Registered: 1534093435 Posts: 6
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Foreword: this post will be a bit "techical", oriented mainly to software developers. I was looking at some mission files and I've noticed that their XML is very heavily attribute-oriented. This it not necessary a bad thing but it's a consolidated best-practice for XML documents to use elements for the "actual" object's data and attributes for the object's metadata (see https://www.w3schools.com/xml/xml_attributes.asp and https://stackoverflow.com/questions/1096797/should-i-use-elements-or-attributes-in-xml). For example, something like <create count="30" type="nebulas" nebType="1" startX="88169.0" startY="0.0" startZ="44203.0" endX="88169.0" endY="0.0" endZ="44203.0" randomRange="11324" /> could be written as <create> <type>nebula</type> <subtype>purple</subtype> <count>30</count> <start> <x>94380.0</x> <y>0.0</y> <z>38882.0</z> </start> <end> <x>81149.0</x> <y>0.0</y> <z>51745.0</z> </end> <range>2095</range> </create> A lot of programmers would argue about the excessive verbosity of this second version, but in my opinion something readable but verbose is better than something compact but illegible. An element-centred XML scheme is also simpler to use in an object-oriented programming language: classes can be easily mapped to and from this type of XML. In the example above, both <start> and <end> tags can be mapped to the same "Position" class with three properties: "x", "y" and "z". I'll end my ramblings with the definition of XML:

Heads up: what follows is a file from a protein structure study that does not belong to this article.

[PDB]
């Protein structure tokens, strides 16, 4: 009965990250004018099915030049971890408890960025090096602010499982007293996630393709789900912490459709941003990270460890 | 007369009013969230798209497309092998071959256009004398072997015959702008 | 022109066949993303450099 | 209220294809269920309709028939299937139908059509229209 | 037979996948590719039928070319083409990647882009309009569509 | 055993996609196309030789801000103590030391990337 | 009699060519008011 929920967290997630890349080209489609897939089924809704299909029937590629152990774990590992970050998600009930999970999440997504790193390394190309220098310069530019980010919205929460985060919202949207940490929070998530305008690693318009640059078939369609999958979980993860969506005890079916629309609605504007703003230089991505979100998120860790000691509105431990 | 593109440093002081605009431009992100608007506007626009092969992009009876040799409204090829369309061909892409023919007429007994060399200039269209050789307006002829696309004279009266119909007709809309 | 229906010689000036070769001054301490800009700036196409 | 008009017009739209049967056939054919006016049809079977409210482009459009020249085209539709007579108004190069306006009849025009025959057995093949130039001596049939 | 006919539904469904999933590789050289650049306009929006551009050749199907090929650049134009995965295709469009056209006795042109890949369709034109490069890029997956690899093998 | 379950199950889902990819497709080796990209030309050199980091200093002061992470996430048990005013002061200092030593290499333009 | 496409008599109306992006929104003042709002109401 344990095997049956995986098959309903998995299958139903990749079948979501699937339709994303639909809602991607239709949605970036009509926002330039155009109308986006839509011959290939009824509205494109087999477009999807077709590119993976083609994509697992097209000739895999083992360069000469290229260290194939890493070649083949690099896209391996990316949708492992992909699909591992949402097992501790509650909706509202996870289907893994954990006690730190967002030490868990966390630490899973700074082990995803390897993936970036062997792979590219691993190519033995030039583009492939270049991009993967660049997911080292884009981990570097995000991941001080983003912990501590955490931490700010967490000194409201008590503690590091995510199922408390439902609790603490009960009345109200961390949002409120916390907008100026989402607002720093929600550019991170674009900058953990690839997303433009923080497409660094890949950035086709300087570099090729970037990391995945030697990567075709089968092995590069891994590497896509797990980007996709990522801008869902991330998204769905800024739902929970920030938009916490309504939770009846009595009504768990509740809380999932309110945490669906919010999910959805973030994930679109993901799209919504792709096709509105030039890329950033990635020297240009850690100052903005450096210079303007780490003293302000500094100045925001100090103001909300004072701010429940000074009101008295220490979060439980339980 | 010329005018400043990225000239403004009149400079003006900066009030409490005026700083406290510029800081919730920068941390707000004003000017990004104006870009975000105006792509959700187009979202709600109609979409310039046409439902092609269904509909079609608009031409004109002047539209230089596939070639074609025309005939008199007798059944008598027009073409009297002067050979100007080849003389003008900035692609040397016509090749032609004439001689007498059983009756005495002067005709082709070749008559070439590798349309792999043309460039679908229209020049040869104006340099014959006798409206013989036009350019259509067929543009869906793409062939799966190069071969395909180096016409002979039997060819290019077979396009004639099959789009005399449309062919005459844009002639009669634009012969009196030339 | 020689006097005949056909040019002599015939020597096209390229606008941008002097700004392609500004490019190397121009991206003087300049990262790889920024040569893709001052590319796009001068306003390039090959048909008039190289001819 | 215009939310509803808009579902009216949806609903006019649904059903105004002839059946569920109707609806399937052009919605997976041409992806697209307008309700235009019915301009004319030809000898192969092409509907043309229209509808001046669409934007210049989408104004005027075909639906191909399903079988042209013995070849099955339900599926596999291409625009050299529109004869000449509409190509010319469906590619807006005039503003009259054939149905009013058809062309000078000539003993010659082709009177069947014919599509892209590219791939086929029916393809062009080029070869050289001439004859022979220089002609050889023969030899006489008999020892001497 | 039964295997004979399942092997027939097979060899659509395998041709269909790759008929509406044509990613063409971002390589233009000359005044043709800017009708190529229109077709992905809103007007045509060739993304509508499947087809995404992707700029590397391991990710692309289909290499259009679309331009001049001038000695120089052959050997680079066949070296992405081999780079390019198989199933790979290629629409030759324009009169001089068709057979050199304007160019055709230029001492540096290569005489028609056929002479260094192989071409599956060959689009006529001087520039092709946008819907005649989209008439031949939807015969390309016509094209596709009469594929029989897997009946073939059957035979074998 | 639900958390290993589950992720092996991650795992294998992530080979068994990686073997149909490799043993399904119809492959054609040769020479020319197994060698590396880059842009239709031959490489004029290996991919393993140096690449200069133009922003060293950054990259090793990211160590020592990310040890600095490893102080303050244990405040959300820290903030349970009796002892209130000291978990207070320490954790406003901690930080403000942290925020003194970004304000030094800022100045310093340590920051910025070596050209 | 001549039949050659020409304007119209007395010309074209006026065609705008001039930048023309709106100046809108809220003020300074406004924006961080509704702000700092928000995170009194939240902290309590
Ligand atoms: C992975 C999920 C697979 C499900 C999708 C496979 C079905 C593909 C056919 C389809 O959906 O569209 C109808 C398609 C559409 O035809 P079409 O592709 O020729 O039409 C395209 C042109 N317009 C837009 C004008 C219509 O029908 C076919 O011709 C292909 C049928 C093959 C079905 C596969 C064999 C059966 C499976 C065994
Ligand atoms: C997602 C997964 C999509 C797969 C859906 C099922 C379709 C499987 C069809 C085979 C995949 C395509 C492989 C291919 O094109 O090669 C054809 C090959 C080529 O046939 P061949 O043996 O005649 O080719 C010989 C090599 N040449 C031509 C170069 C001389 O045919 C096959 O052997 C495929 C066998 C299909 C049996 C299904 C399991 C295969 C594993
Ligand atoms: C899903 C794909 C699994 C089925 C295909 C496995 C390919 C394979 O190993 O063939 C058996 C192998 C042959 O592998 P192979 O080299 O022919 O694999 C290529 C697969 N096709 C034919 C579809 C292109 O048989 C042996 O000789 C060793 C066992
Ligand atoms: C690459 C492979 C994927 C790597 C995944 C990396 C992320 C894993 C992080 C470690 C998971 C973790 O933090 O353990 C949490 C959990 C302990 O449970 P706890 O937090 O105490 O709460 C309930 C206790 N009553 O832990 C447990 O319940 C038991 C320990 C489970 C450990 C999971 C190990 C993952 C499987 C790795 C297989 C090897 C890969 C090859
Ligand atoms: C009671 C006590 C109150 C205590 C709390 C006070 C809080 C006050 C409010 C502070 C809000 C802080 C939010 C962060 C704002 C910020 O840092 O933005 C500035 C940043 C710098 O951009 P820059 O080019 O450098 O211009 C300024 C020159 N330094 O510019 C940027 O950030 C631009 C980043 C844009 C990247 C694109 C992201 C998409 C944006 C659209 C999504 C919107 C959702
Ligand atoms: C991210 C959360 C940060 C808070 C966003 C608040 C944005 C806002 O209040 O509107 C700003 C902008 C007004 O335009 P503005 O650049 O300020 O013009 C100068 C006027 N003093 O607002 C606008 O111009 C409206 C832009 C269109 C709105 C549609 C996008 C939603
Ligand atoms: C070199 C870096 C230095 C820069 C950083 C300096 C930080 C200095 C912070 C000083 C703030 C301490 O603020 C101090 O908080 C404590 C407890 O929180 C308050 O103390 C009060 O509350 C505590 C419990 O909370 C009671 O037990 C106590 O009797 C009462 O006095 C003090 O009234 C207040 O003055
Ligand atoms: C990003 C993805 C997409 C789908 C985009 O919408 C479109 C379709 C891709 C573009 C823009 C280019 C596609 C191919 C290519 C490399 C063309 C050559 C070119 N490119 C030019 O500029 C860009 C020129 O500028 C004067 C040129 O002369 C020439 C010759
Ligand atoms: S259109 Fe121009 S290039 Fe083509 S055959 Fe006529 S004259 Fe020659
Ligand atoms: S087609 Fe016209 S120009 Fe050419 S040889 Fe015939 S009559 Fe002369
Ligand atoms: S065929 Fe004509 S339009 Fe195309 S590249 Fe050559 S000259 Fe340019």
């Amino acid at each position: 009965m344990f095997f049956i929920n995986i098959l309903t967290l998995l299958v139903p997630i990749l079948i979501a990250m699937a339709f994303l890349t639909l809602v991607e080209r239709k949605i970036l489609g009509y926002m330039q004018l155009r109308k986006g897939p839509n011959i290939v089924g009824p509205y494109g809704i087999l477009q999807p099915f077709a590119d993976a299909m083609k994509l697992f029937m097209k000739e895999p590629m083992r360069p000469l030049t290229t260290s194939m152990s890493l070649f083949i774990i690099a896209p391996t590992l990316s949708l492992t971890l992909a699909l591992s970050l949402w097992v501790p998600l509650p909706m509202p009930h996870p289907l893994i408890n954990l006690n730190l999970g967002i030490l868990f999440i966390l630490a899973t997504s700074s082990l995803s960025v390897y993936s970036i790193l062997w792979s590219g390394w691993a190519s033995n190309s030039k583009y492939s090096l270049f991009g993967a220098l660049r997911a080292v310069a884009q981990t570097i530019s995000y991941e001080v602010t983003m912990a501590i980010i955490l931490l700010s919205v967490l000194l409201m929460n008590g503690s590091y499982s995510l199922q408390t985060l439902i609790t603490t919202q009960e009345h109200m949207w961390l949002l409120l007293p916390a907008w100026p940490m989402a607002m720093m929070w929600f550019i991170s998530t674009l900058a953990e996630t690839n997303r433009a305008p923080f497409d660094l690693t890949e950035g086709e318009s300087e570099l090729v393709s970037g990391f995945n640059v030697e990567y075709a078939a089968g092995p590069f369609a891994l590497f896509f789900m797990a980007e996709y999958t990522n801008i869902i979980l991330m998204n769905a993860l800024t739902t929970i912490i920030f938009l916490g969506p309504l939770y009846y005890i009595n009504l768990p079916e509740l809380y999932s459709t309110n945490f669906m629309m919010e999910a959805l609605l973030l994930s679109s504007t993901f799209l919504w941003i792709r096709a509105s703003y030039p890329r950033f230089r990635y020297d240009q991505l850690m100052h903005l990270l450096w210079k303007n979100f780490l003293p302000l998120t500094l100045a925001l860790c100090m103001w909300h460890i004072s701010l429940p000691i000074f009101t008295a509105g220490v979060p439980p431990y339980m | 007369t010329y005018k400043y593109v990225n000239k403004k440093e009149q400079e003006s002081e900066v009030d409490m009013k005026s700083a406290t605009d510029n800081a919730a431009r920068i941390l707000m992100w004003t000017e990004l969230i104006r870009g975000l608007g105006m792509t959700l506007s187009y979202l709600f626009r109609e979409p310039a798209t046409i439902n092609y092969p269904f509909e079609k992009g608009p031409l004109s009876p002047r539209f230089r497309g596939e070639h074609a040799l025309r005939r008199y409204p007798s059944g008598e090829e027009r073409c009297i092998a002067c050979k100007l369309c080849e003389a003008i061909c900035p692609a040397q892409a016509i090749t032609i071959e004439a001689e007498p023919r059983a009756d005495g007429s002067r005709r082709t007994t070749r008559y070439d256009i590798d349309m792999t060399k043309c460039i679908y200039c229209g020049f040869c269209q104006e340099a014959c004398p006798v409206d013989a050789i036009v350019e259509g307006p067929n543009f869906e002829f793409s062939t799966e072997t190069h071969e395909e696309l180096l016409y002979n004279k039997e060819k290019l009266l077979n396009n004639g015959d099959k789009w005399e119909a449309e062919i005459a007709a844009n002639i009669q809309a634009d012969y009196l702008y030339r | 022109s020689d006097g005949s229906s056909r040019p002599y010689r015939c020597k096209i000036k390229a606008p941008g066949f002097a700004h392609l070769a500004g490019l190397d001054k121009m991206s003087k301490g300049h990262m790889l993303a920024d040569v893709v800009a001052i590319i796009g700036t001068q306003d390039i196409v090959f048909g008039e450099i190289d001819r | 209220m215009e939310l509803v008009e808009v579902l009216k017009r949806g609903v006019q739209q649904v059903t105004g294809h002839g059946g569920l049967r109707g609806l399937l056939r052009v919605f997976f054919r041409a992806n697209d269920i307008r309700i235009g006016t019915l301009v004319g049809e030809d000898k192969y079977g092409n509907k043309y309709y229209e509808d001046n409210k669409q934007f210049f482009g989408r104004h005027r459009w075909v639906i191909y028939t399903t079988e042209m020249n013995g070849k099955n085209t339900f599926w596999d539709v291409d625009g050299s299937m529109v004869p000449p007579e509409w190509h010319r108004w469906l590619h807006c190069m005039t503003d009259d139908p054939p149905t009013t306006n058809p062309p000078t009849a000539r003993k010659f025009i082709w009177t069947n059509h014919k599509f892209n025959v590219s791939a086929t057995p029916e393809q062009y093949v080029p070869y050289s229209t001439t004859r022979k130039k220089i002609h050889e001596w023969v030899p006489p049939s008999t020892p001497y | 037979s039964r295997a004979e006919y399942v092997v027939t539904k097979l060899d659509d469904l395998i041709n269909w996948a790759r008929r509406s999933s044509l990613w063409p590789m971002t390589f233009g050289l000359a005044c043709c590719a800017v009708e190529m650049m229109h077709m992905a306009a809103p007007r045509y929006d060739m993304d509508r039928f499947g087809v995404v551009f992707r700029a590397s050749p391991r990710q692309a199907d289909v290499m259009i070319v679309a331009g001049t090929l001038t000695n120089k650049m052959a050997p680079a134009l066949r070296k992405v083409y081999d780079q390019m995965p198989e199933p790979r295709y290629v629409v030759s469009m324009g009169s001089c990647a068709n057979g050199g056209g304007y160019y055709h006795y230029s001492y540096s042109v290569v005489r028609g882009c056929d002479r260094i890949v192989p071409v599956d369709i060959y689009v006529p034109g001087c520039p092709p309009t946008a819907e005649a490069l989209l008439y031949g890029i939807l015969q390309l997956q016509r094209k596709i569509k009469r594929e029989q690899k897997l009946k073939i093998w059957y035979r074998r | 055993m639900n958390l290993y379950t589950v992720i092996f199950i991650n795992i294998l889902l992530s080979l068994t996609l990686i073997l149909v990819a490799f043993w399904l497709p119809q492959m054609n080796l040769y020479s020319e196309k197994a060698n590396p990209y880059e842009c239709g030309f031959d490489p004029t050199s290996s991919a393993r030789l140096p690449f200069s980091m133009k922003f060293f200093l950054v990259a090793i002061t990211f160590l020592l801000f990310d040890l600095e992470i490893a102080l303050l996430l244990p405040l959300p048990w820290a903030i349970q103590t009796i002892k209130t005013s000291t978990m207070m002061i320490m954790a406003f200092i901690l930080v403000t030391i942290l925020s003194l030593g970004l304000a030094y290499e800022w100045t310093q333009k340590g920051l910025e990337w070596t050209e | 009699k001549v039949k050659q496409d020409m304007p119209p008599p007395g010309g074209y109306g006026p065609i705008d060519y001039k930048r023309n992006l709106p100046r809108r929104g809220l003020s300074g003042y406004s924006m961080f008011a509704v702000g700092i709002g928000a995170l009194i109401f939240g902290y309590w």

In computing, Extensible Markup Language (XML) is a markup language that defines a set of rules for encoding documents in a format that is both human-readable and machine-readable.
Registered: 1375273622 Posts: 2,204
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I see your point. This format would make mission scripts a bit larger and lot longer. Of course you would only notice it in an XML text editor - - - in any sort of programming environment it would be invisible.
For those wanting to learn the raw XML coding it would make the learning process somewhat easier and the coding more foolproof. __________________ "The Admiralty had demanded six ships; the economists offered four; and we finally compromised on eight." - Winston Churchill